The summit failed to announce the creation of an integrated military structure. On the first day, Russia’s Defense Minister Sergei Ivanov–who is one of Putin’s closest associates–proposed the creation of a CSO joint command, “on the basis of the General Staff of Russia’s Armed Forces,” and to be headed by Russia’s General Staff chief, General Anatoly Kvashnin. On the second day of the summit, however, the proposal ran into resistance from some of the attending presidents. Publicly, all of them made terse, cautious remarks, in which they did not mention that proposal. Only Putin and Belarusan President Alyaksandr Lukashenka supported it.

The summit postponed a solution to that matter, on which Putin has staked his entire project. The presidents decided to empanel a working group, to be headed by deputy defense ministers and deputy chiefs of security agencies, which will convene by July 1 and draft proposals by November 1. Meanwhile, the chiefs of the general staffs in each member country will appoint delegates to a “coordinating group,” which should oversee “current work on developing the CSO’s military dimension.” This last decision suggests that the Kremlin may attempt to blindside the political leaderships of the other countries and create faits accomplis on the military level in the weeks and months ahead, before the presidents reconvene (Interfax, RIA, ORT Television, Armenpress, May 13-14; see the Monitor, April 23-24, May 1, 9).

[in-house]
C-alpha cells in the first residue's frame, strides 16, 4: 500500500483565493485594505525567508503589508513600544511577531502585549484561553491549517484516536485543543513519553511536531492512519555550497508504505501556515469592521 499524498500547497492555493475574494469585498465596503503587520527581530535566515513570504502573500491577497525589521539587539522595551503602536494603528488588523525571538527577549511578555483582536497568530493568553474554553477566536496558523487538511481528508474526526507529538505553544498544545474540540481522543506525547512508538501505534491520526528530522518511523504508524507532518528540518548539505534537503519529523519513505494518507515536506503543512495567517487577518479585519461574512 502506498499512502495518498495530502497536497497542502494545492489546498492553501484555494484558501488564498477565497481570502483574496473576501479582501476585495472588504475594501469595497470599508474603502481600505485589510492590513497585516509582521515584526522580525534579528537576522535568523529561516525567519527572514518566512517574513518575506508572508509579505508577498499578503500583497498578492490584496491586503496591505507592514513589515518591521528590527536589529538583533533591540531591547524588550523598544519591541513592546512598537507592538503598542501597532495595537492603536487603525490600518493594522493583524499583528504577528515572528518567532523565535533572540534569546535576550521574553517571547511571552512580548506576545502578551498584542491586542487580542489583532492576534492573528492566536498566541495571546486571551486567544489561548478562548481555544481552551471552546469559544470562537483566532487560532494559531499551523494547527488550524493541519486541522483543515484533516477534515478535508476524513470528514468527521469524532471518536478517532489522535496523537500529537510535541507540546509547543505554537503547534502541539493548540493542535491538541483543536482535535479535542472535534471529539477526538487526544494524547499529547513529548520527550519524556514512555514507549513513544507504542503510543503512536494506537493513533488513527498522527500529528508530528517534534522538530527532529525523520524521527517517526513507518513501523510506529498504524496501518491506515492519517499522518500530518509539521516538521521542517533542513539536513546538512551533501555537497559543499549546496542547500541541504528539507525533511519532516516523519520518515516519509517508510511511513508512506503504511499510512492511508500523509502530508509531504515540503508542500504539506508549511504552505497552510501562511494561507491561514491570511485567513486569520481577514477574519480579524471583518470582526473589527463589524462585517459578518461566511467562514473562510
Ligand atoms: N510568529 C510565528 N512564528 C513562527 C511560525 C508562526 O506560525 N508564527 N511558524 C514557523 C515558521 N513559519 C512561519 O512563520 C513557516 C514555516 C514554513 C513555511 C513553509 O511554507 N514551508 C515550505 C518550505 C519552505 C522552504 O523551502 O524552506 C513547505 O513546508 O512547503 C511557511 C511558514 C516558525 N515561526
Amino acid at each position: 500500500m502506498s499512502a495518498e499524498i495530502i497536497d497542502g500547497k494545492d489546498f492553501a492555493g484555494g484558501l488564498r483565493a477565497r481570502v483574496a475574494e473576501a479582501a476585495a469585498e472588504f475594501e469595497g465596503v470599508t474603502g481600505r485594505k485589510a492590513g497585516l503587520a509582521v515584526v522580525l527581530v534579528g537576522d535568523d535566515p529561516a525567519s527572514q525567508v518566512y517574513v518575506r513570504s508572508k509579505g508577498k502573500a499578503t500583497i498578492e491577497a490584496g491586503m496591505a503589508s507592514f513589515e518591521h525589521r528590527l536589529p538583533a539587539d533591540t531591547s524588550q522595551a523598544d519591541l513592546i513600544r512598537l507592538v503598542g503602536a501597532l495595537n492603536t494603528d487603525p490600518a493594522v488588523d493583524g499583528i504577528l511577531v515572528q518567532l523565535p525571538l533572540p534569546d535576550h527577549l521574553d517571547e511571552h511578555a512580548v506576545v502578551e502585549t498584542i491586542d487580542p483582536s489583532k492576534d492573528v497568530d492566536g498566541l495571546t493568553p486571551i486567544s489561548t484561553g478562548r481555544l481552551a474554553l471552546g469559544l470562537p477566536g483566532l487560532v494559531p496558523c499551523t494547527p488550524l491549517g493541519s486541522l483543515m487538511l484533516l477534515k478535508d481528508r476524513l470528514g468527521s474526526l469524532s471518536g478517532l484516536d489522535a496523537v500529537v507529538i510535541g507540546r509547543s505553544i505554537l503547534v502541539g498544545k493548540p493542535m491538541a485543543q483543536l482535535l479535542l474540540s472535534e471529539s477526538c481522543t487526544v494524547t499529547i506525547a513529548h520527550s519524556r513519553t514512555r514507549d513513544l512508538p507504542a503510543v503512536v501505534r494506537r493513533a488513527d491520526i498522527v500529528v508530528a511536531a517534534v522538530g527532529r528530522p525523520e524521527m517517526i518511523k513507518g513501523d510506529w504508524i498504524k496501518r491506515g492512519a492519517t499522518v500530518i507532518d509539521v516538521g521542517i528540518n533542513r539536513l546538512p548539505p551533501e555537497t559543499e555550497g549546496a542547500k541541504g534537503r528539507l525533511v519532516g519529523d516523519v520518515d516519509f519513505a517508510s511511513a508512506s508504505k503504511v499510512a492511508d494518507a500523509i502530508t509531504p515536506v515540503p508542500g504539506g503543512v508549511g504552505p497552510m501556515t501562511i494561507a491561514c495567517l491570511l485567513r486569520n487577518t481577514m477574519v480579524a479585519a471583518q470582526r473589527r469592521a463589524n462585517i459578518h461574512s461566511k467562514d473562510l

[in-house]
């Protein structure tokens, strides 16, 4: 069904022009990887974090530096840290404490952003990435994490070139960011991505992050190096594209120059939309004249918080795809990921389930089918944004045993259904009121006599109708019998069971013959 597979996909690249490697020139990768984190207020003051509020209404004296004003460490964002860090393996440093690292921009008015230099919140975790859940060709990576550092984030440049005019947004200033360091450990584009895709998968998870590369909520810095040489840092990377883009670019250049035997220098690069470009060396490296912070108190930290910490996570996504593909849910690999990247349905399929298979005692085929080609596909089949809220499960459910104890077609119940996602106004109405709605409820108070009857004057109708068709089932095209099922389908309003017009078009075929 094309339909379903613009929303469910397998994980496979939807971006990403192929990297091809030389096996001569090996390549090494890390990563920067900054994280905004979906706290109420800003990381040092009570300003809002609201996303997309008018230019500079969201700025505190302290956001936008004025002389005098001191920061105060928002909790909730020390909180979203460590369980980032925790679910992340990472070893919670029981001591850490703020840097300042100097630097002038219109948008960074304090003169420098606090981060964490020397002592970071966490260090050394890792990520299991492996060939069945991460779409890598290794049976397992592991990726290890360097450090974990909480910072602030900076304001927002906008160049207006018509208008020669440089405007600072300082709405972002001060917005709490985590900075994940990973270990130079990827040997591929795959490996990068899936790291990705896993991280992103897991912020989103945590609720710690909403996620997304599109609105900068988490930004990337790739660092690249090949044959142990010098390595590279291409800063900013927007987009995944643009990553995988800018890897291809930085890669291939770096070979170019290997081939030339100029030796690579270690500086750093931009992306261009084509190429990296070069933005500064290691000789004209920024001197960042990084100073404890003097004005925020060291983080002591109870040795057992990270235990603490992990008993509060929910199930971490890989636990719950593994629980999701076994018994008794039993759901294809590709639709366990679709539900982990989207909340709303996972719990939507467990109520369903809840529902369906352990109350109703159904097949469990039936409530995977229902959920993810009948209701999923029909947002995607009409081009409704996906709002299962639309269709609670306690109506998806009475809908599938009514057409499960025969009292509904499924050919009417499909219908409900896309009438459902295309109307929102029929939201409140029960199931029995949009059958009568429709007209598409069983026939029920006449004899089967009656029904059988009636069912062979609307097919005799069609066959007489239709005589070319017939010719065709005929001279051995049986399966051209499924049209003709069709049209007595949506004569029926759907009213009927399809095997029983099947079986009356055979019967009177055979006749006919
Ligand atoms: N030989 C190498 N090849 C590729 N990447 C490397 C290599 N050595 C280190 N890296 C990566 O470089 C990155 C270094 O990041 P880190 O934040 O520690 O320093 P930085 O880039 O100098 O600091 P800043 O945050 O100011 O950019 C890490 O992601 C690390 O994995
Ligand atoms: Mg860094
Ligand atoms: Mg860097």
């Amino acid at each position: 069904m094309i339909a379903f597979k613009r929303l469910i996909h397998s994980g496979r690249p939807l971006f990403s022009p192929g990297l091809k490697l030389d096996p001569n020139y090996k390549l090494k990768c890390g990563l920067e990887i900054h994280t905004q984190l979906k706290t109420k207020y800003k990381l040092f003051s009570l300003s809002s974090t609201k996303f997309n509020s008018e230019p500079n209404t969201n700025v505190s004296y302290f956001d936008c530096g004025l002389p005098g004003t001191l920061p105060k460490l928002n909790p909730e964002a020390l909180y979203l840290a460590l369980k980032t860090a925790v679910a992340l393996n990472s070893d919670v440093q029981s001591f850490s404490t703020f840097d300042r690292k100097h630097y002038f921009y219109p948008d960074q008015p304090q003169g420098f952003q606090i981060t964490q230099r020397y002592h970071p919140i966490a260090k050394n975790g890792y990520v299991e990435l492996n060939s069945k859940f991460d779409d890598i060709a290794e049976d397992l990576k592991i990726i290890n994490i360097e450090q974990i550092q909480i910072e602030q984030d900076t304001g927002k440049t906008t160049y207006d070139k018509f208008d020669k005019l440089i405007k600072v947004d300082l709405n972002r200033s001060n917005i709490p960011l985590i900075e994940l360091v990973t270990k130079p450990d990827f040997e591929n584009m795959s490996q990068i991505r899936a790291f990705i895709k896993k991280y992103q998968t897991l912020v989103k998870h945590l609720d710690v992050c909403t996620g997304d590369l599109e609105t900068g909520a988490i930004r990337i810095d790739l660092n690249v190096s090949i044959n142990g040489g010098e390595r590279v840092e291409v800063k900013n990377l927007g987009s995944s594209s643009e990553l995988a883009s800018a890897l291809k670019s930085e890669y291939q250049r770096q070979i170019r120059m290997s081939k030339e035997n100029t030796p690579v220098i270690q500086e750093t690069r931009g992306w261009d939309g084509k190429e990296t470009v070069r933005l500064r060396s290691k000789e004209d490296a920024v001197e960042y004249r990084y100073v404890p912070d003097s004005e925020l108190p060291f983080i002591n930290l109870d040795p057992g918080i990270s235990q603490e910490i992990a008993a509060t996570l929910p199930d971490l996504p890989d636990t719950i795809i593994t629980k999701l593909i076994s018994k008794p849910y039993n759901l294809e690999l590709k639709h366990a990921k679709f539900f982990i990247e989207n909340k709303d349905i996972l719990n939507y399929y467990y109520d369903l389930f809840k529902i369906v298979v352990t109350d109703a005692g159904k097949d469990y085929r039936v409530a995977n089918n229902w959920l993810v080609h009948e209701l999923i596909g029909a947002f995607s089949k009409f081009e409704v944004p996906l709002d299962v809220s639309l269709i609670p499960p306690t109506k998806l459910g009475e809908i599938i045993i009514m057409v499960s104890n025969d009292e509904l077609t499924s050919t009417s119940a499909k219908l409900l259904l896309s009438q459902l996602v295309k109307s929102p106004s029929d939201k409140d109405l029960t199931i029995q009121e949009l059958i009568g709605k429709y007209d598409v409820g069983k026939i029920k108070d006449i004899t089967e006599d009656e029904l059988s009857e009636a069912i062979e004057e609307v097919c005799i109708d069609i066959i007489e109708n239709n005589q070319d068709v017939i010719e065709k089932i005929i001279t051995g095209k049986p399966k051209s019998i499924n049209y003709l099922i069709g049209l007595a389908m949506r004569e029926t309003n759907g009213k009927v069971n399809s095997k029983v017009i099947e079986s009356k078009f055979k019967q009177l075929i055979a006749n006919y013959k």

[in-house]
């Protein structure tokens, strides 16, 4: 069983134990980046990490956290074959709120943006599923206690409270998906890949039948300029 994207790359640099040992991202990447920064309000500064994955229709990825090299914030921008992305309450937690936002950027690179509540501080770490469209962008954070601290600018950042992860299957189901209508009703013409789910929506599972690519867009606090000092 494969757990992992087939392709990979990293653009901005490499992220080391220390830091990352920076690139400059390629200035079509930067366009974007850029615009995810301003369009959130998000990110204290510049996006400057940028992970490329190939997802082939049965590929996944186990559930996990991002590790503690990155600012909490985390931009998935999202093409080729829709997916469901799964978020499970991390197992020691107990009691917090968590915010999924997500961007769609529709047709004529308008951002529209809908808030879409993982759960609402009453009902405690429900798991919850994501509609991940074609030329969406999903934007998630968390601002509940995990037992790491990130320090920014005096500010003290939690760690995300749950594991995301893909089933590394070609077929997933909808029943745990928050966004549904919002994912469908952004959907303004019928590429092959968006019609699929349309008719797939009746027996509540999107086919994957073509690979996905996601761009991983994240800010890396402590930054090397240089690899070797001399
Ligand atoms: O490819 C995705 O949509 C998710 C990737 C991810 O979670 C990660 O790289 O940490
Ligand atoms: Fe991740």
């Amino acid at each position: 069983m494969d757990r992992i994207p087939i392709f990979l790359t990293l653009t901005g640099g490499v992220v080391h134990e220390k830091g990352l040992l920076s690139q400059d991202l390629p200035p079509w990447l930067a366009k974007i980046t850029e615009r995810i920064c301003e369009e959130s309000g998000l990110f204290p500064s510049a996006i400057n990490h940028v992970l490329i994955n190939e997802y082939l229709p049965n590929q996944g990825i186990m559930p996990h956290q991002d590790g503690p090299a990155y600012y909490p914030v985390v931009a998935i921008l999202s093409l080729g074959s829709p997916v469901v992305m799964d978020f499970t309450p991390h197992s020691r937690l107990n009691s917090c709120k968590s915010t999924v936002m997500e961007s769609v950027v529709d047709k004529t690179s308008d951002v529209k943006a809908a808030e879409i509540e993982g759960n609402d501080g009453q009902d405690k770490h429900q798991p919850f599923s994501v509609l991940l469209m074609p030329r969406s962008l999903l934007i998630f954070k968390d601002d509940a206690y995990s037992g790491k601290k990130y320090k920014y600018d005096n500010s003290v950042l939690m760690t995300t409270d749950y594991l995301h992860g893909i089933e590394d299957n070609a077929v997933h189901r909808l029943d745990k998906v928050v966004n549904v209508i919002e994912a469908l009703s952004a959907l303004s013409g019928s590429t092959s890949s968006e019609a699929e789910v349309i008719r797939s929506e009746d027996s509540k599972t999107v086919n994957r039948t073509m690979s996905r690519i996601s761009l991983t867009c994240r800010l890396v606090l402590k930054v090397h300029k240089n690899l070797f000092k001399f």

The Monitor is a publication of the Jamestown Foundation. It is researched and written under the direction of senior analysts Jonas Bernstein, Vladimir Socor, Stephen Foye, and analysts Ilya Malyakin, Oleg Varfolomeyev and Ilias Bogatyrev. If you have any questions regarding the content of the Monitor, please contact the foundation. If you would like information on subscribing to the Monitor, or have any comments, suggestions or questions, please contact us by e-mail at, by fax at 301-562-8021, or by postal mail at The Jamestown Foundation, 4516 43rd Street NW, Washington DC 20016. Unauthorized reproduction or redistribution of the Monitor is strictly prohibited by law. Copyright (c) 1983-2002 The Jamestown Foundation Site Maintenance by Johnny Flash Productions